Wednesday, April 9

Combustion in Compression-Ignition Engines: In-Cylinder Processes
(Session Code: PFL222)

Room 411 A

10:00 a.m.

2014-01-1258

Modeling the Ignitability of a Pilot Injection for a Diesel Primary Reference Fuel: Impact of Injection Pressure, Ambient Temperature and Fuel Mass

Federico Perini, Dipankar Sahoo, Paul Miles, Rolf Reitz, University of Wisconsin, Sandia National Labs.

ABSTRACT

In this paper, we studied the accuracy of computational modeling of the ignition of a pilot injectionin the Sandia National Laboratories (SNL) light-duty optical engine facility, using the physical properties of a cetane/iso-cetane Diesel Primary Reference Fuel (DPRF) mixture and the reaction kinetics of a well-validated mechanism for primary reference fuels. Local fuel-air equivalence ratio measurements from fuel tracer based planar laser-induced fluorescence (PLIF) experiments were used to compare the mixture formation predictions with KIVA-ERC-based simulations. The effects of variations in injection mass from 1 mg to 4 mg, in-cylinder swirl ratio, and near-TDC temperatures on non-combusting mixture preparation were analyzed, to assess the accuracy of the model in capturing average jet behavior, despite its inability to model the non-negligible jet-by-jet variations seen in the experiments. Fired simulations were able to capture well the measured ignitability trends at the different injection conditions tested, but showed some deviations in the minimum temperature needed for robust ignition, pointing out the need for further work to focus on achieving fully comprehensive modeling with detailed chemical kinetics of the DPRF58 mixture and a full engine geometry representation.

Wednesday, April 9

Multi-Dimensional Engine Modeling (Part 3 of 4)
(Session Code: PFL120)

Room 140 B

10:20 a.m.

2014-01-1113

Improved Chemical Kinetics Numerics for the Efficient Simulation of Advanced Combustion Strategies

Federico Perini, Bishwadipa Das Adhikary, Jae Hyung Lim, Xingyuan Su, Youngchul Ra, Hu Wang, Rolf Reitz, University of Wisconsin

ABSTRACT

The incorporation of detailed chemistry models in internal combustion engine simulations is becoming mandatory as local, globally lean, low-temperature combustion strategies are setting the path towards a more efficient and environmentally sustainable use of energy resources in transportation. In this paper, we assessed the computational efficiency of a recently developed sparse analytical Jacobian chemistry solver, namely ‘SpeedCHEM’, that features both direct and Krylov-subspace solution methods for maximum efficiency for both small and large mechanism sizes. The code was coupled with a high-dimensional clustering algorithm for grouping homogeneous reactors into clusters with similar states and reactivities, to speed-up the chemical kinetics solution in multi-dimensional combustion simulations. The methodology was validated within the KIVA-ERC code, and the computational efficiency of both methods was evaluated for different, challenging engine combustion modeling cases, including dual fuel, dual direct-injection and low-load, multiple-injection RCCI, direct injection gasoline compression ignition (GDICI), and HCCI engine operation using semi-detailed chemistry representations. Reaction mechanisms of practical applicability in internal combustion engine CFD simulations were used, ranging from about 50 up to about 200 species. Computational performance for both methods was observed to reduce the computational time for the chemistry solution by up to more than one order of magnitude in comparison to a traditional, dense solution approach, even when employing the same high-efficiency internal sparse algebra and analytical formulations. This confirms that consideration of detailed chemistry is not a bottleneck anymore, allowing use of larger and more refined meshes. Further research that focused on algorithms for fast and efficient advection with a large number of species is suggested.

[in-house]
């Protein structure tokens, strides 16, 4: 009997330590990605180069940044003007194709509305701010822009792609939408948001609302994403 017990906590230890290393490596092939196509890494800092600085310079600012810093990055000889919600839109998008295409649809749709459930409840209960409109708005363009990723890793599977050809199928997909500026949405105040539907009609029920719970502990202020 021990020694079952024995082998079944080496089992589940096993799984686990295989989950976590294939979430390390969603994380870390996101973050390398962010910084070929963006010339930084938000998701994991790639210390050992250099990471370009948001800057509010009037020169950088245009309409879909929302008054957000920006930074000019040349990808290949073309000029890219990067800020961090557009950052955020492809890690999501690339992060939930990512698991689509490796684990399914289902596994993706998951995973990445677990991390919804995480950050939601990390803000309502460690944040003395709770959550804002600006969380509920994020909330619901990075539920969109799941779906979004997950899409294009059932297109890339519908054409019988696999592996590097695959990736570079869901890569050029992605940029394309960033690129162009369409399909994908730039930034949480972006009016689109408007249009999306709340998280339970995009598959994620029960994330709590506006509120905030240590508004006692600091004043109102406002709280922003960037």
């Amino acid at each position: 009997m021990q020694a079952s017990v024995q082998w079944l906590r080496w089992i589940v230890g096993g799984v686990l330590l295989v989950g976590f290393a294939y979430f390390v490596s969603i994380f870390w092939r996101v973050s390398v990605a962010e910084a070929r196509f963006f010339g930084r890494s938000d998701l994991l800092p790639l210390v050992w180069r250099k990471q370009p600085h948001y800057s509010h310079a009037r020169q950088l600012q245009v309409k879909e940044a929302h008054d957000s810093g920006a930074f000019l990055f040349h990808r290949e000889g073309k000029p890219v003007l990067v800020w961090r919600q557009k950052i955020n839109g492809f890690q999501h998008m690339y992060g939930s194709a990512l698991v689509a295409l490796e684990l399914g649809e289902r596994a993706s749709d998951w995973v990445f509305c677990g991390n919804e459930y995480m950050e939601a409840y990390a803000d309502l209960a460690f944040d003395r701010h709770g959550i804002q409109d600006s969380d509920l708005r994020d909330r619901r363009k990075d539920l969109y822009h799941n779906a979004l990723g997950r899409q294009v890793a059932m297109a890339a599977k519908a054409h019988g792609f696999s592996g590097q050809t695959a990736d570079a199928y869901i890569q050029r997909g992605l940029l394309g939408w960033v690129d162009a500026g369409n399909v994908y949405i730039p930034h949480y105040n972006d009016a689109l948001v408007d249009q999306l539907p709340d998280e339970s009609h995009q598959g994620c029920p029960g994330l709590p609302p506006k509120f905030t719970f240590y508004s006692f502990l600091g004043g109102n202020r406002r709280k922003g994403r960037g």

Wednesday, April 9

RCCI Combustion
(Session Code: PFL262)

Room 414 A/B

1:00 p.m.

2014-01-1320

High Speed Dual-Fuel RCCI Combustion for High Power Output

Jae Hyung Lim, N. Ryan Walker, Sage Kokjohn, Rolf Reitz, University of Wisconsin

ABSTRACT